Contingency fund tapped for $75,000 to meet bottom line
THE SANTA CLARA
January 11, 2017
Clarification: All information attributed to librarian Sophia Neuhaus is from an email to the Communication Department Faculty and Staff.
Students and faculty may be faced with fewer options when they search for a book or research article in the main campus library.
The University Library was required to reduce their acquisitions budget by $250,000 for this fiscal year, according to an email to the Communication Department faculty and staff written by social sciences and government information librarian Sophia Neuhaus.
“The library is not unique in that we got a budget cut this year,” said Rice Majors, an associate university librarian for resources and digital resources.
Majors, who oversees the acquisitions budget, identified a number of areas where spending could be reduced that added up to roughly $175,000. This amount came from reducing book-buying and the number subscriptions products, such as journals and databases, as well as $75,000 that was saved in a contingency fund.
“I had the money in the ‘just in case’ unallocated funds,” Majors said.
There was a five percent cut to the budget for buying new books, according to Majors. In past years, the library canceled old academic subscriptions and added new ones. The library saved a whopping $25,000 by not adding new subscriptions for the 2017 fiscal year. However, the library was forced to cut an additional $75,000 from their budget, which they could only do so by cancelling existing subscriptions, according to Neuhaus.
“Complicating this situation is the fact that the library already paid for many subscriptions this fiscal year and they cannot be cut,” Neuhaus wrote in the email. “The reductions can only come from subscriptions that the library has not paid for yet.”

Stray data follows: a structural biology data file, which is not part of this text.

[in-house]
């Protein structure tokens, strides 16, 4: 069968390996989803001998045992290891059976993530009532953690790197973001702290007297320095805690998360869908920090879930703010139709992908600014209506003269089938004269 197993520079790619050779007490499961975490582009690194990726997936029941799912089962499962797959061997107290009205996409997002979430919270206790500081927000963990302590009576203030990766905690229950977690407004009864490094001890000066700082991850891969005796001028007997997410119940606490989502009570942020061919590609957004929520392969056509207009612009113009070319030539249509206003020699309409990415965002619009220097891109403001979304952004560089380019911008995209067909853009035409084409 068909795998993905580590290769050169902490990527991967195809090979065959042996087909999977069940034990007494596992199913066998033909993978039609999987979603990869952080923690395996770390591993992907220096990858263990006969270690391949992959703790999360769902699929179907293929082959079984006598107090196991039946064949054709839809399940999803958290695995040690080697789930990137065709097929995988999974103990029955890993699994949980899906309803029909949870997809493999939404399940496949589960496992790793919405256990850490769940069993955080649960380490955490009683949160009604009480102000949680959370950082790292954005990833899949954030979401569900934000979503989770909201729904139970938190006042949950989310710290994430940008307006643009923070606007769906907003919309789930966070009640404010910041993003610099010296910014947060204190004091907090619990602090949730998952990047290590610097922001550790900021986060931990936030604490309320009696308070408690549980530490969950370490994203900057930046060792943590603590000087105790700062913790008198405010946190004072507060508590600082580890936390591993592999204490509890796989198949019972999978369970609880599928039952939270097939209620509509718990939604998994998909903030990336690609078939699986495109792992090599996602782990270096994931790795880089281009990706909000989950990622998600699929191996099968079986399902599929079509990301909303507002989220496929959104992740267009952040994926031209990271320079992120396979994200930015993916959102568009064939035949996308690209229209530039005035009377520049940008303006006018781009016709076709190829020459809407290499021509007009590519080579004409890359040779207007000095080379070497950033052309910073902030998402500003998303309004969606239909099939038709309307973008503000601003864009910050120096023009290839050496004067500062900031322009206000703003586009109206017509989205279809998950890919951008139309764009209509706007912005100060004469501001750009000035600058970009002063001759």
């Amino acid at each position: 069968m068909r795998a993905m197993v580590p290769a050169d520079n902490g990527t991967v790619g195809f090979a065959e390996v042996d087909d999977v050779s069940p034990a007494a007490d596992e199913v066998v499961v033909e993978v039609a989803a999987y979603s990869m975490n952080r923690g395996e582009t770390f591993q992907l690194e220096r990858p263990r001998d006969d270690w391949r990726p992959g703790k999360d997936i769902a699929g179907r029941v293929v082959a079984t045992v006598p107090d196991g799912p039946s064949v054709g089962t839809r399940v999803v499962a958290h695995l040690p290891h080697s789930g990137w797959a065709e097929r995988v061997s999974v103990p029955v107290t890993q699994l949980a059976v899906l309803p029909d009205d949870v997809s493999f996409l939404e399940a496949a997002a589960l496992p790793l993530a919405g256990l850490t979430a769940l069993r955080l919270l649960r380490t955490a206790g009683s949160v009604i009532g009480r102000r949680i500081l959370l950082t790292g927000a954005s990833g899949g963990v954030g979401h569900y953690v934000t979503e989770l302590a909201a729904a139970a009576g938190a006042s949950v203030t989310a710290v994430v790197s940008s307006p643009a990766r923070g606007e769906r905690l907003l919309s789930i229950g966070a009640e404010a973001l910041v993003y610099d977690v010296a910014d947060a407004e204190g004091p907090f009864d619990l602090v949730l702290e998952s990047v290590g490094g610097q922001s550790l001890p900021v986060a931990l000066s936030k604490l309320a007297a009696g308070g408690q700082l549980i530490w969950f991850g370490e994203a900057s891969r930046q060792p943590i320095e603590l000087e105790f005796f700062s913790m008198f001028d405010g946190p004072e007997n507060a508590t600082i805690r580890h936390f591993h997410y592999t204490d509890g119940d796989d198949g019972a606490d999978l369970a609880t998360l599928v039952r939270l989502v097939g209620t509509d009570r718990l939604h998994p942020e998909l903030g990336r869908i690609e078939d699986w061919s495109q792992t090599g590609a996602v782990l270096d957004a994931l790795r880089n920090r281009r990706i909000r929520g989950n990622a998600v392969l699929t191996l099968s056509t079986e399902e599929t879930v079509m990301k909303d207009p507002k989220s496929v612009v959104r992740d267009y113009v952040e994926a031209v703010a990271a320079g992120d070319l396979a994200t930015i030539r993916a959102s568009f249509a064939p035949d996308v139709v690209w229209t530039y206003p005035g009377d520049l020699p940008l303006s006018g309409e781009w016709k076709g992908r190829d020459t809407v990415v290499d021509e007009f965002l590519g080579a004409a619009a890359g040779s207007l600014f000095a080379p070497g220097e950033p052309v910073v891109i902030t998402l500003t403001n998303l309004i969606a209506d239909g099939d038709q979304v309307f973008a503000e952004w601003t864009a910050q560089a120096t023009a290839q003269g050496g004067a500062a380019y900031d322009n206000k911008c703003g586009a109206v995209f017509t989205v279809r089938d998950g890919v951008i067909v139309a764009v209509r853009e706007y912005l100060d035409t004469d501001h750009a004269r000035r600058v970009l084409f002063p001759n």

She also wrote in the email that “some of the decisions might have been different” if the reductions were being made for the next fiscal year.
Due to the short turnaround, professors were not able to provide input regarding which subscriptions should be canceled.
“In the future if we have to make reductions, we would consult with faculty,” said Jennifer Nutefall, a university librarian.
According to Neuhaus’ email, the librarians had to make decisions regarding databases and journals immediately in order to cancel subscriptions to meet a Dec. 1 deadline.
“I think it is unfortunate that cuts have had to be made,” said Laura Ellingson, a women’s and gender studies professor who does qualitative research. “They will somewhat limit the availability of the tremendous variety of journals and knowledge available.”
According to Majors, because most of the resources are online, there is data on the number of clicks that each one garners.
“We go with the stuff that’s the highest cost per use,” Majors said.
In all, eight databases, one microfilm subscription, as well as 40 electronic subscriptions were canceled. However, the library still offers over 1,000 other resources. According to Neuhaus’ email, the cancellations will most affect business, humanities and the sciences.
“Low-use items are low for a reason,” Nutefall said. “That’s why we have Interlibrary loan. It’s not like we completely removed access.”
According to Majors and Nutefall, this is the first budget cut that has been made to the library collection budget since 1991.
Nutefall said the library has a budget just over $4.5 million and was first notified of the budget cut in early November of last year. Following the announcement, the library staff worked together to gather data on cost and usage for some of the subscription products to determine which resources could be canceled.
“We just have to think ahead and plan a bit better,” Ellingson said. “That’s not to say the cuts don’t matter, only that we should keep a good perspective on the incredible wealth of resources still available to us.”
Contact Erin Fox at firstname.lastname@example.org or call (408) 554-4852.